Research Article | Open Access
A Partitioning Based Algorithm to Fuzzy Tricluster
Fuzzy clustering allows an object to exist in multiple clusters and represents the affiliation of objects to clusters by memberships. It is extended to fuzzy coclustering by assigning both objects and features membership functions. In this paper we propose a new fuzzy triclustering (FTC) algorithm for automatic categorization of three-dimensional data collections. FTC specifies membership function for each dimension and is able to generate fuzzy clusters simultaneously on three dimensions. Thus FTC divides a three-dimensional cube into many little blocks which should be triclusters with strong coherent bonding among its members. The experimental studies on MovieLens demonstrate the strength of FTC in terms of accuracy compared to some recent popular fuzzy clustering and coclustering approaches.
Clustering is one of the most important techniques of exploratory data mining, used in many applications such as automatic categorization of documents, grouping search engine results, detecting social communities, and others [1, 2]. Clustering algorithms try to detect intrinsic structures of data objects so that a set of clusters is generated where intercluster similarity is maximized and intracluster similarity is minimized.
There is already a large body of work that investigates approaches to clustering objects [3–5]. With different accumulation rules of data objects in clustering and methods employing these rules, clustering algorithms could be divided into four types: hierarchical clustering, partitional clustering, density and grid-based clustering, and others . Hierarchical and partitional clustering methods are used in many applications, and their representative algorithms include agglomerative hierarchical clustering algorithm and K-Means algorithm, respectively. Generally, these algorithms put each object into a single cluster. However, one object may contain multiple subjects and characteristics, so it could belong to multiple clusters . This suggests the appearance of soft clustering algorithms.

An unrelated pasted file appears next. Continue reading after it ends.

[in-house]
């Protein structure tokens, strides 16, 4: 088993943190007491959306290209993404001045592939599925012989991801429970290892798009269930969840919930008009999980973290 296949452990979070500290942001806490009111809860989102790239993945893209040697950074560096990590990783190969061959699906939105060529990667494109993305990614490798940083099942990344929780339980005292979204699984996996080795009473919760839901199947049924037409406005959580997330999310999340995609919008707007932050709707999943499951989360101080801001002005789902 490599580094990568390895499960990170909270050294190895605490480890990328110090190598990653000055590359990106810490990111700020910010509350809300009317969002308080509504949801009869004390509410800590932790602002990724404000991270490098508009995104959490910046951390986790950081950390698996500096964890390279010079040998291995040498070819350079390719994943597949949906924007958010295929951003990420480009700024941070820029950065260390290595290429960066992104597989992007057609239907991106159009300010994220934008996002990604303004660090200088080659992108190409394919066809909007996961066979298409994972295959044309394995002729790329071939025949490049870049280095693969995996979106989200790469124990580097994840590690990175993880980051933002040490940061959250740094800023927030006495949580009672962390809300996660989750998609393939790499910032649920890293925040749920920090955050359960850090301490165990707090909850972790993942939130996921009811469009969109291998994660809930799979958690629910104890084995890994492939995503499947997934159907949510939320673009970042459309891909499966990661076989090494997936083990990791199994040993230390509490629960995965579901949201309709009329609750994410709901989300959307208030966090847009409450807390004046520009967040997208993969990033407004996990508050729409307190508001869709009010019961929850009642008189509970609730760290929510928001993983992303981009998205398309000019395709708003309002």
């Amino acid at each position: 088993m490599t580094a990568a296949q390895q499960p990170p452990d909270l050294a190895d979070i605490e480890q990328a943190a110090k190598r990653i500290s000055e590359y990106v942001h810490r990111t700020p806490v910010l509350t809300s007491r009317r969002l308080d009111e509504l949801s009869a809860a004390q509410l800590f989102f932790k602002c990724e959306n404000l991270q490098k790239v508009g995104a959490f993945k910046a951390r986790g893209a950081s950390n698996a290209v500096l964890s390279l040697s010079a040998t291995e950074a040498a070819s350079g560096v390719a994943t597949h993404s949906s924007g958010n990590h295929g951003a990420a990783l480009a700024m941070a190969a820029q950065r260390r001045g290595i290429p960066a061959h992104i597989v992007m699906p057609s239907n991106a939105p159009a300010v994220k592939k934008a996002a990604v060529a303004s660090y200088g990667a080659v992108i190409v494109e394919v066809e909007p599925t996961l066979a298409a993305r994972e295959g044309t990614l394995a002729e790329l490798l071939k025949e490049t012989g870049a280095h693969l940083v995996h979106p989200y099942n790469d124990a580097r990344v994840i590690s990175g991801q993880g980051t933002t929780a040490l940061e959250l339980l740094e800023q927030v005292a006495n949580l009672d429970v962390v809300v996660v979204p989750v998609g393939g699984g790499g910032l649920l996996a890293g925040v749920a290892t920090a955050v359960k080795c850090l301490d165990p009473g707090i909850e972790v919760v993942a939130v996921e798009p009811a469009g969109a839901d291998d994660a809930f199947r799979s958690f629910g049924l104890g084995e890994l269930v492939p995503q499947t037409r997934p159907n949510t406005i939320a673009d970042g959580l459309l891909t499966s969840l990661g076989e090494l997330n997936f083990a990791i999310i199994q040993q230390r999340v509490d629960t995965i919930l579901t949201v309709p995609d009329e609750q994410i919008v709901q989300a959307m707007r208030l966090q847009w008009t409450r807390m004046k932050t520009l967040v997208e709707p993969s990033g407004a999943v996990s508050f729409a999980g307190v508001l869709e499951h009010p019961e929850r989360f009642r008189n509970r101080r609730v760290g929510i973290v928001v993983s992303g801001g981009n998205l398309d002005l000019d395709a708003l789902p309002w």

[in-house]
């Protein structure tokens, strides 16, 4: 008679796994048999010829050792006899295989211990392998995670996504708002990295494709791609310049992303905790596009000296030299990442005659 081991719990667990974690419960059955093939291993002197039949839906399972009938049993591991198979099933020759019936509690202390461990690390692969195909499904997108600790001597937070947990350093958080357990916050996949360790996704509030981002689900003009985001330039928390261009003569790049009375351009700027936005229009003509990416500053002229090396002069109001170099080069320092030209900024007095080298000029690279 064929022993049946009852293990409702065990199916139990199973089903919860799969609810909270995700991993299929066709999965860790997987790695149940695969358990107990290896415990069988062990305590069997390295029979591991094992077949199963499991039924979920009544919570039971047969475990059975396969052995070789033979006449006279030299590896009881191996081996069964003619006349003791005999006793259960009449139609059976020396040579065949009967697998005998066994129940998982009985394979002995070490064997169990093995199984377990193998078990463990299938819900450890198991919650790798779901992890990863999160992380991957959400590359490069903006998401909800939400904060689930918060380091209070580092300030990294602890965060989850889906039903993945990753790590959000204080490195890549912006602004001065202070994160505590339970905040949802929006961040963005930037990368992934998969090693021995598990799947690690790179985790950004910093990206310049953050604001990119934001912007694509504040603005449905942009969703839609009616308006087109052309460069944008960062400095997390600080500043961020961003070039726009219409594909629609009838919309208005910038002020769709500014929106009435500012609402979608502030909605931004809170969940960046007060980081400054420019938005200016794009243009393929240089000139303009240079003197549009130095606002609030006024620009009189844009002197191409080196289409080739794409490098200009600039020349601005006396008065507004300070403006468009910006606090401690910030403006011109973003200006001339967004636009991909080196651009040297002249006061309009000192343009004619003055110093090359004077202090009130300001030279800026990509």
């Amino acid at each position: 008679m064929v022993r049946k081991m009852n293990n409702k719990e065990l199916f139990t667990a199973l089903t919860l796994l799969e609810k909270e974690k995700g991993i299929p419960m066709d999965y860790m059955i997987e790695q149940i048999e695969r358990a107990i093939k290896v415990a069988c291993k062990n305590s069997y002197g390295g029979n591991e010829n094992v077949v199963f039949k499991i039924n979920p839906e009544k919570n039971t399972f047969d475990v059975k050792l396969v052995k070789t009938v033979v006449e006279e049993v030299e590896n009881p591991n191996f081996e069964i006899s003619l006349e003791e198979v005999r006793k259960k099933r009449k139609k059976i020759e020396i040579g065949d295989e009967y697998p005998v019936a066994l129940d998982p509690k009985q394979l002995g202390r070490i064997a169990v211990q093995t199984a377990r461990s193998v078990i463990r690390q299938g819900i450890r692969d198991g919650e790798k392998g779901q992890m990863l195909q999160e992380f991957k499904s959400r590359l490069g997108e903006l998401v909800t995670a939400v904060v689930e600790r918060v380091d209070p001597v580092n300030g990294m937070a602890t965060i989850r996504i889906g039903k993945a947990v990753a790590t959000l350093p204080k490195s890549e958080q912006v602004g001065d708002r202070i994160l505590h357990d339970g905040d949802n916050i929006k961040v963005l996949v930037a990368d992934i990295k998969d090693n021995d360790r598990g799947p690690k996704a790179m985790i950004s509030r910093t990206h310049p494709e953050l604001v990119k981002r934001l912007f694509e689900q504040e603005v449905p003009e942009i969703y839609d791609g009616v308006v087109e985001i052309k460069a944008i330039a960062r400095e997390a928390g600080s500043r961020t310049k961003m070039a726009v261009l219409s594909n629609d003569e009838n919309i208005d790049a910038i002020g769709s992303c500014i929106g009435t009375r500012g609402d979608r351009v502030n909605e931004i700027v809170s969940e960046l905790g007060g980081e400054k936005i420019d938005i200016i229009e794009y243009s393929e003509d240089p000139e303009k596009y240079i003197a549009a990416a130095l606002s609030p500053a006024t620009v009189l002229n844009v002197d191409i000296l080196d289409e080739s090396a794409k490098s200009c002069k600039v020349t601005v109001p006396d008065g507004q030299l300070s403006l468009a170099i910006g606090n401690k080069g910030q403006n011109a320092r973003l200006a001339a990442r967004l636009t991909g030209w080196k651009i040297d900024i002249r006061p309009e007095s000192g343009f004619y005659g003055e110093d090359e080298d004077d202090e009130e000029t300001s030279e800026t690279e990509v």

Different from hard clustering algorithms where each object belongs to exactly one cluster, soft clustering allows an object to exist in multiple clusters. Introducing fuzziness to clustering gives us the flexible solutions for soft clustering algorithms . Fuzzy clustering extends traditional clustering and represents the affiliation of objects to clusters by memberships. Fuzzy -Means (FCM)  is a representative fuzzy clustering algorithm. Based on this approach, there are many varieties [5, 8]. Nowadays, as most web datasets are known to be large and high dimensional, it becomes more and more challenging to develop satisfactory clustering process. Still, some new clustering algorithms have been designed such as fuzzy coclustering which combines fuzzy clustering with coclustering. Coclustering is a technique for extracting object-feature structures from cooccurrence information of objects and features and is very effective to handle high dimensional data by simultaneously grouping objects and features based on the cooccurrence information [10–12]. Several fuzzy coclustering algorithms have been previously proposed. Oh et al.  presented an algorithm of fuzzy clustering for categorical multivariate (FCCM) data. Tjhi and Chen  designed a new algorithm fuzzy coclustering with Ruspini’s (FCR) condition. In 2013, Hanmandlu et al.  proposed a fuzzy coclustering algorithm for images (FCCI). Besides FCR, Tjhi and Chen introduced two algorithms: one is possibilistic fuzzy coclustering (PFCC) ; the other is robust fuzzy coclustering (RFCC) . In 2013, Yan et al.  proposed a new heuristic semisupervised fuzzy coclustering algorithm (SS-HFCR) for categorization of large web documents. Keeping the benefits of coclustering and fuzzy clustering, these algorithms improves the representation of overlapping clusters using fuzzy membership function and suitable to categorize documents, particularly web documents in Internet.